Babies who do not put on much weight in the first few months of their lives reach the same weight as their peers by age 13.
A study published in the journal Pediatrics warned against giving small babies a bigger calorie intake, as this may increase the chance of obesity.
Lead researcher Professor Alan Emond said: “For health professionals, the point is that for a child that is well with no symptoms they can be relaxed and not worry about pushing calories because you can push them the other way."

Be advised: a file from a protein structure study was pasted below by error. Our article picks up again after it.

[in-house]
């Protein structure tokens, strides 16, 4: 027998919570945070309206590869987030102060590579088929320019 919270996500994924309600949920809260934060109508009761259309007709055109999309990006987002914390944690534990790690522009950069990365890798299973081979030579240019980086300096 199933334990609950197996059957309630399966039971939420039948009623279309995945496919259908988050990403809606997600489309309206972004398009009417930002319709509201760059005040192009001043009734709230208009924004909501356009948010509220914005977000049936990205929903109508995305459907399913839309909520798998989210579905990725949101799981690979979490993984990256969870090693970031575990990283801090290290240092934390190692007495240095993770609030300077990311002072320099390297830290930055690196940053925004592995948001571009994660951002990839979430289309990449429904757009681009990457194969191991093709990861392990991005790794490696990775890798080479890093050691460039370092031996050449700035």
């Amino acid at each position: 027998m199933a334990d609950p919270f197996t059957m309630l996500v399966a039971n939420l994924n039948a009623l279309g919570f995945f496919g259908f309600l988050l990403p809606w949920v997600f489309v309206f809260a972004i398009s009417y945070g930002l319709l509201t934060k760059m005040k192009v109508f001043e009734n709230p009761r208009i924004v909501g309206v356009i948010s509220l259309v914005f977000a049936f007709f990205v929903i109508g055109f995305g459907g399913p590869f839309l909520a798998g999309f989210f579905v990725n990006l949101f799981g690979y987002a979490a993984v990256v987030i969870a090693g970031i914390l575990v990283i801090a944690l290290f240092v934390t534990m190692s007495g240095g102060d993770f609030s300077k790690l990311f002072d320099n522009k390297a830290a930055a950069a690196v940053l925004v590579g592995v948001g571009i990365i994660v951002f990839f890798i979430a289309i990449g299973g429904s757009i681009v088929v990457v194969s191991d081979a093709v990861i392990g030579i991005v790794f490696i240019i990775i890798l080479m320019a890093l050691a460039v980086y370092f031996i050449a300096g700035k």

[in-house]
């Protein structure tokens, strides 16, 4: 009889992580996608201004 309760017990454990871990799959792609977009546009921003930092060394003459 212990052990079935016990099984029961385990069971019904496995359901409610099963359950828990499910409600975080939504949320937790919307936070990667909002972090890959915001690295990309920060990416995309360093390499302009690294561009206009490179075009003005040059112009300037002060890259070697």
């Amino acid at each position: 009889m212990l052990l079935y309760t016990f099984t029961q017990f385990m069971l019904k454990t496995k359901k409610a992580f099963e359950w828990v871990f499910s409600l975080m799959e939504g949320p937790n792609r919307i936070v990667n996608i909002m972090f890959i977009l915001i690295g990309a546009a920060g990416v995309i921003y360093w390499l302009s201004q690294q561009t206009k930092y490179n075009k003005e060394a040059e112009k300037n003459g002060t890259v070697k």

Weight data for close to 11,500 infants was analysed by researchers from the University of Bristol.
The results suggest that by age 13, small babies had a similar BMI and waist circumference to their peers.
Before the age of 13, however, they remained lighter and shorter than the control group.
Professor Emond noted that feeding habits in the second six months of life can determine a child’s future weight gain.
He said in many cases slow growth can be caused by children who follow their genetic potential, rather than the “standard curve”.